Where does Furyk's 59 rank among the rest?

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It was only minutes after Jim Furyk had drained a 3-foot, 3-inch birdie putt on the ninth hole of the BMW Championship’s second round on Friday when I took to Twitter in an attempt to provide perspective in regard to the most recent history-maker on the PGA Tour.

You can't really 'rank' the 59s. But let's do it anyway: 1. Duval; 2. Geiberger; 3. Appleby; 4. Furyk; 5. Beck; 6. Goydos.

Reaction – as it almost always is within social media – was mixed. Some people said I nailed it. Some thought I was way off. PGA Tour pro Arron Oberholser, whom I respect and whom had already tweeted that the first-ever 59 remains the best, shot back, “Are you kidding me Sobel?”


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Others didn’t so much contest my ranking as ask for an explanation. So here it is.

There’s no wrong answer here, but there are two different schools of thought. One looks more closely at the round itself – the difficulty of the conditions, the separation from the rest of the field, the par number on the scorecard. And then there’s mine, which takes into account the pressure of the moment – when trying to win the golf tournament in the final round, when needing a big shot on the final hole, when attempting to become the first to accomplish the feat.

That’s how I came up with my ranking. Let’s break down the Dirty Half-Dozen:

1. David Duval: PGA West (Palmer Course, par 72); Bob Hope Chrysler Classic final round; Jan. 24, 1999.
This 59 occurred on a birdie-binge course in the desert, but is etched with everything necessary to call it the best ever. It came on a Sunday afternoon, was a 13-under-par score and gave Duval the tournament victory. Toss in the fact that he was throwing darts all day and actually eagled the final hole to erase a seven-shot deficit and win by a single stroke. Doesn’t get much more dramatic than that.

2. Al Geiberger: Colonial Country Club (par 72); Memphis Classic second round; June 10, 1977.
If you include The Open Championship, they’d been playing eventual PGA Tour-sanctioned rounds for 117 years before Geiberger became golf’s version of Roger Bannister breaking the four-minute mile. That in itself is enough to forever keep it amongst the best 59s, but throw in the fact that – unlike his brethren in the exclusive club – he was using persimmon woods and balata balls on a 7,300-yard course, and the achievement remains truly remarkable to this day.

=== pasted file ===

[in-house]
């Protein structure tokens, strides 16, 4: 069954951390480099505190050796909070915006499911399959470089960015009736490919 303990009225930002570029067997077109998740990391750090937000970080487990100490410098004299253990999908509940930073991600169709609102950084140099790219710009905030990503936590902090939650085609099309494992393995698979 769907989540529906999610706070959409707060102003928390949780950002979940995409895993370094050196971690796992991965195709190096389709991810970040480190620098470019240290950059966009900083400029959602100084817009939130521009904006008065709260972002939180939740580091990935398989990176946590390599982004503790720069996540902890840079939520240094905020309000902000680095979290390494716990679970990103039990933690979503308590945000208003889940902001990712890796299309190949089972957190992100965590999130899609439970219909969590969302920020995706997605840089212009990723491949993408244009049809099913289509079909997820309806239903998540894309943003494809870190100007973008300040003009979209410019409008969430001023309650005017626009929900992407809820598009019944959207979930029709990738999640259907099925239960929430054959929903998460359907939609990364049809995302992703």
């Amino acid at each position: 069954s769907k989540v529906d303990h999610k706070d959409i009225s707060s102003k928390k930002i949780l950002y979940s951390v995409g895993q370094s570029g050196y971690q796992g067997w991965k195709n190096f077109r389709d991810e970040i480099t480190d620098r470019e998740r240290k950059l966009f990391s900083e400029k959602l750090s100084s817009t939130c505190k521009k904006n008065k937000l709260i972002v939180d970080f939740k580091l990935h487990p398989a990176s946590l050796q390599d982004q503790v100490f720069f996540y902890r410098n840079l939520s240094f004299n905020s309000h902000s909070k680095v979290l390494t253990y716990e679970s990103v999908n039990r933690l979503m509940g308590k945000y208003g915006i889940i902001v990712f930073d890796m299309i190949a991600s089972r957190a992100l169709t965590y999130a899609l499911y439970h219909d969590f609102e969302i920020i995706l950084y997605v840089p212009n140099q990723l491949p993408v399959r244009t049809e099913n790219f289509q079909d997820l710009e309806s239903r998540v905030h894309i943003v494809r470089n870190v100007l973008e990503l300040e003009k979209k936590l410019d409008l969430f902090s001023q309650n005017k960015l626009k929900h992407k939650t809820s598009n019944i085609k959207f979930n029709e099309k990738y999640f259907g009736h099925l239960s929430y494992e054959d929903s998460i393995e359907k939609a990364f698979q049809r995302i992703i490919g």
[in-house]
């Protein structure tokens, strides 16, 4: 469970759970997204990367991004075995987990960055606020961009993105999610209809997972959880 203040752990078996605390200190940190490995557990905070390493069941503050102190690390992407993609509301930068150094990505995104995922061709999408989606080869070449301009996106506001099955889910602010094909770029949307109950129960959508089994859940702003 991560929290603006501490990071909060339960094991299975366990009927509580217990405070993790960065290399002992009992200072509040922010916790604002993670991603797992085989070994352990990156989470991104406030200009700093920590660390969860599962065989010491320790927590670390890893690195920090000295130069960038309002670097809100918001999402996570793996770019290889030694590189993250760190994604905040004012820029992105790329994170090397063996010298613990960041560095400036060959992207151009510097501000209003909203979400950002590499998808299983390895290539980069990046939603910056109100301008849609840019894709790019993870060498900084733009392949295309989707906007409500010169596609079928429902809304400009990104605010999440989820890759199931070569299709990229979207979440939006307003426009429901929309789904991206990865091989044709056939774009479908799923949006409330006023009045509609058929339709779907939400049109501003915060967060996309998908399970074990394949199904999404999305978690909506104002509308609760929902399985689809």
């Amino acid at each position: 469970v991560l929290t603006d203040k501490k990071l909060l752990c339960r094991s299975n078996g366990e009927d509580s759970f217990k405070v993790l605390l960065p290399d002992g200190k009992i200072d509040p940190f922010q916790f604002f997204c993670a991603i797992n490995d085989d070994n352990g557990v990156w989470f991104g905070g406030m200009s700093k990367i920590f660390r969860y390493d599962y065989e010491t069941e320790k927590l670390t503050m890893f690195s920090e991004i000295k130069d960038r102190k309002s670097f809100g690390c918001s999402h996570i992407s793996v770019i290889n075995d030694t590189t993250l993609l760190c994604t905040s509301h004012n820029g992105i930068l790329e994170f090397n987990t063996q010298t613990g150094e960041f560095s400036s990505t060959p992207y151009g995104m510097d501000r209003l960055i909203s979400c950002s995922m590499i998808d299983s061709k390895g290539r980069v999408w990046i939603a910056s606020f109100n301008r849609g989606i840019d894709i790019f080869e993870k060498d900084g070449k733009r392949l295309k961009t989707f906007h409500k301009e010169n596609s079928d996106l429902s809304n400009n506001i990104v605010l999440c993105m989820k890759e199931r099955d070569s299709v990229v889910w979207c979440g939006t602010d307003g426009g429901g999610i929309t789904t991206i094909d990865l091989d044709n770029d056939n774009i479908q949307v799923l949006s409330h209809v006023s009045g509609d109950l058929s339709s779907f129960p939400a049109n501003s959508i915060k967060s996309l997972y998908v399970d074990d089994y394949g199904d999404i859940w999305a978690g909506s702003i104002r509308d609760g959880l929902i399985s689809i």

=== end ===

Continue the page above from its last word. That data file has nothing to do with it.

3. Stuart Appleby: The Greenbrier (Old White Course, par 70); Greenbrier Classic final round; August 1, 2010.
Let’s face it: The Old White wasn’t exactly a fire-breathing dragon of a golf course in its first year on the PGA Tour schedule and at par 70, Appleby “only” had to post a score of 11-under. Even so, it came on a Sunday afternoon and led to a trophy and oversized check presentation afterward. In my book, that outweighs almost every other weekday round of the same score.

4. Jim Furyk: Conway Farms (par 71); BMW Championship second round; Sept. 13, 2013.
The numbers are impossible to argue. Furyk’s 59 on Friday the 13th was a scary six shots better than the next-best score of the day and more than 12 shots better than the field’s scoring average. And that’s against a field of 69 other elite players, with no also-rans anchoring down that number. In windy conditions and with some bouncy greens, the only 59 on the PGA Tour to feature a bogey was a thing of beauty.

5. Chip Beck: Sunrise GC (par 72); Las Vegas Invitational third round; Oct. 11, 1991.
It took 14 years for another player to match Geiberger’s feat, but Beck’s scorecard was immaculate, with 13 red circles and five pars. Perhaps just as interesting was this quote from the longtime pro after Duval matched him eight years later: “Actually, I wish he had broken the record and shot 58. I think it will happen soon, and I hope it does. That's the next level.” We’re still waiting.

6. Paul Goydos: TPC Deere Run (par 71); John Deere Classic first round; July 8, 2010.
Let’s be real here: There’s no such thing as “last place” on a ranking of PGA Tour 59s. It’s like being ranked last on a list of dates with Kate Upton. But Goydos clearly had the best sense of humor after his record-tying number. 'Most people try to shoot their age,” he deadpanned. “I shot my height.'

As if it isn’t difficult enough to rank these six – and again, there really is no wrong answer – my initial tweet was followed by this one from a legend who posted 59 in the second round of the 1974 Brazil Open:

Uh-oh. Valid request and a potentially fun project – and I try to never let down a legend. Looks like it’s back to the research archives for me ...